Because of napkins, we’re no longer friends. We were sitting at the bar at—oh, what’s the name of that restaurant with the ridiculously absurd coconut sticky rice?—Ruby Foo’s, the one on the Upper West Side, near where I’d eventually live. I was still living on the Upper Least Side, and in the coming weeks, you’d visit me there, overnight even, and complain that you felt “icky” there. “It gave me the creeps,” you’d later say because his things were still there, because it was your introduction to our divorce. You were relieved once I moved across town, but of course by then, you and I weren’t what we’d been before.
I’d taken a cab across town to meet you at Ruby Foo’s. “Appetizers,” I said, and we shared some, I’m sure, with wine, but it might have been sake. Or maybe I ordered mine dirty, as I was apt to do back then. It was before we dated, before we stopped dating and became the kind of friends who said, “Yeah, we’re totally just friends,” and meant it. You drew a finger across my face and asked if I knew how beautiful I was. “You’re the one with the dimples,” I said smiling back. And I remember the light that night, rutilant, on our bar stools beginning to learn each other’s beginnings. “Let’s play, I remember,” I said perking up out of the smitten stir between us. You cocked your head and raised a brow. “Come on; it’s fun.” And I felt fun, like the creative one, like you liked me this way, adding to the relationship, enriching your life. Maybe you thought, “This girl’s on crack.” Maybe you though, “She’s fun and passionate and has things to add to my life.” Either would have been okay.
“We need something to write on, and two pens.” I looked toward the coasters, but they were marked with colorful logos. “Napkins.” And I handed him some. “Okay, write a bunch of sentences. Each one has to begin with ‘I remember.’ Just write whatever comes to mind. Do a bunch, and then we’ll trade.” This wasn’t something I normally did on dates, or ever did again. It was just happening, a written conversation where I learned his mother bought the dented cans because they were cheaper. I loved what came out, learning about him, hearing him tell stories as he was remembering them, about summers at the shore, his favorite smells, his atrocious time at jury duty, and the way he laughed in the telling of it. I felt high and giddy and infatuated, strung up in the bloom of a relationship when you’re usually busy restricting the conversation to “us talk.” Like the new gadget you just purchased, you noodle around with it, pawing your way through the manual, excited to master it. You want to get to it fast; you can’t get enough, and in the bud of a young relationship, you speak about future things, assuming it will always be this intense and exciting, even though experience has proved otherwise.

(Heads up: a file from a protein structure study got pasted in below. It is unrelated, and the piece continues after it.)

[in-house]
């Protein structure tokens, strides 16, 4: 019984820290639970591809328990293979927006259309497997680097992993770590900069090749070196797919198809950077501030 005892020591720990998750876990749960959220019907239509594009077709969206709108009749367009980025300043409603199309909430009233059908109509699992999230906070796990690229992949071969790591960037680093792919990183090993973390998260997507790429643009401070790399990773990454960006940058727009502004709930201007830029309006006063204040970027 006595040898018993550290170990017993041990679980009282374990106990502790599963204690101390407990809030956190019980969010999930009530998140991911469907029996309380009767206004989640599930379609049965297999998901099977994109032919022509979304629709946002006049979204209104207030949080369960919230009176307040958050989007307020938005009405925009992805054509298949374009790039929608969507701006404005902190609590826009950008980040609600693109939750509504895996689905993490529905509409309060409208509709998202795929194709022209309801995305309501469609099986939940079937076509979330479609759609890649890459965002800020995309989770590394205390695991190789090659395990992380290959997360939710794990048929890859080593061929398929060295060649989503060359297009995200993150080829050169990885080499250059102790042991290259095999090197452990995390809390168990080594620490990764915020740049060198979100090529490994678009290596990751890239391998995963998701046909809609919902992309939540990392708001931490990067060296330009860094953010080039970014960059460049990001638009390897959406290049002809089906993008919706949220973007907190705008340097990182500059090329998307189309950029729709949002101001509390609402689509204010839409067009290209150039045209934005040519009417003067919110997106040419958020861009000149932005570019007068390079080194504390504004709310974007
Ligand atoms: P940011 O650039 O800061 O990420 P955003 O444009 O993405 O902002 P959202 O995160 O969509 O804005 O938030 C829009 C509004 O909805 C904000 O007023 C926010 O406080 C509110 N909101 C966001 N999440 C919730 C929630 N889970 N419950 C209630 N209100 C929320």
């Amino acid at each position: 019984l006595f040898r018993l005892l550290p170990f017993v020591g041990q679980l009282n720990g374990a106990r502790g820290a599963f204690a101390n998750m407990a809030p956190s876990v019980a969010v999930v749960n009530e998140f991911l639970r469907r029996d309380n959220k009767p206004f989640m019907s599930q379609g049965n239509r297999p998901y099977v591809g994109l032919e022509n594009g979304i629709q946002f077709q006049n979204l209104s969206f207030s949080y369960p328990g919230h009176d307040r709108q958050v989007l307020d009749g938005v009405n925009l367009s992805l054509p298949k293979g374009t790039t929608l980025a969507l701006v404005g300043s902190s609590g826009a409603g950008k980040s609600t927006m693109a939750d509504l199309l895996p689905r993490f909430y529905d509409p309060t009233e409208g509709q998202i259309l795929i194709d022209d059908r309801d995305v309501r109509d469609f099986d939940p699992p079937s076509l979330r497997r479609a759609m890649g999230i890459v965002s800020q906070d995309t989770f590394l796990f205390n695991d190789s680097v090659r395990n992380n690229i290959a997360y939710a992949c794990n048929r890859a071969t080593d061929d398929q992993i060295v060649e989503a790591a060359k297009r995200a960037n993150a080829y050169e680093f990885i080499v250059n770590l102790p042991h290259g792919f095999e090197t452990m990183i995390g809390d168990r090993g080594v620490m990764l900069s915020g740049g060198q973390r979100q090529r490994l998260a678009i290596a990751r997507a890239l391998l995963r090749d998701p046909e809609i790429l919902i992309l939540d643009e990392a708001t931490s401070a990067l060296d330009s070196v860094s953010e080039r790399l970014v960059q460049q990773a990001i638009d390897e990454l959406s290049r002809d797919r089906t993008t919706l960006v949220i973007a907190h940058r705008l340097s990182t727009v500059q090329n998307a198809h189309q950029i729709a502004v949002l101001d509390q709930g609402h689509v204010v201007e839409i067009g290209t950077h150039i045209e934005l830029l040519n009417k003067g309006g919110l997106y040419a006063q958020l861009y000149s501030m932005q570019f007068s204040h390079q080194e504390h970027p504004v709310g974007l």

Many years later, the napkins returned, only this time we were different. We were friends, the kind who shared everything and asked eagerly for dating advice. “She read my email and signed on. So I know she read it. Shit, she’s online right now. Why hasn’t she emailed back? Should I IM her?” And he’d help me through my own anxieties, though now I was in a serious relationship, the kind that would lead to love, then marriage, then two babies in a baby carriage, or at least a designer jogging stroller. He sent his new napkins to Phil for my surprise Straight Up and Thirty scrapbook, where each of my friends wrote something, sharing with me what our friendship meant to them. He remembered our courtship and handed the words over to my man, speaking of our sexual life, remembered in private jokes. It was inappropriate and to say the least made me uncomfortable.
If roles were reversed, if I were accumulating letters from Philip’s friends for his birthday surprise, had an ex of his who really was now “only a friend” provided me with her account of their intimate lives together as lovers, how would I have reacted? For one, I’d probably still be hurt by it today. And I’d certainly want him to have absolutely nothing to do with her, ever again. “Disrespectful” is a restrained word I’d use often with my arms crossed. And even if I’d been in an extraordinarily giddy mood, it could turn, quite quickly, to closed and miserable at the mention of her name.
Despite our years as platonic friends, we stopped speaking, completely. Because he was disrespectful to someone I loved, and even to me. But also because as much as I hate it, I have to try to live by the whole “do onto others” code, and there is no way in hell I’d be okay with Philip still including her in his life, at any level. So the napkins were just the evidence that despite all we said, sometimes the “just” part of “just friends” just isn’t the case. And it was hard letting go of a dear friend, but it would have been harder to keep him.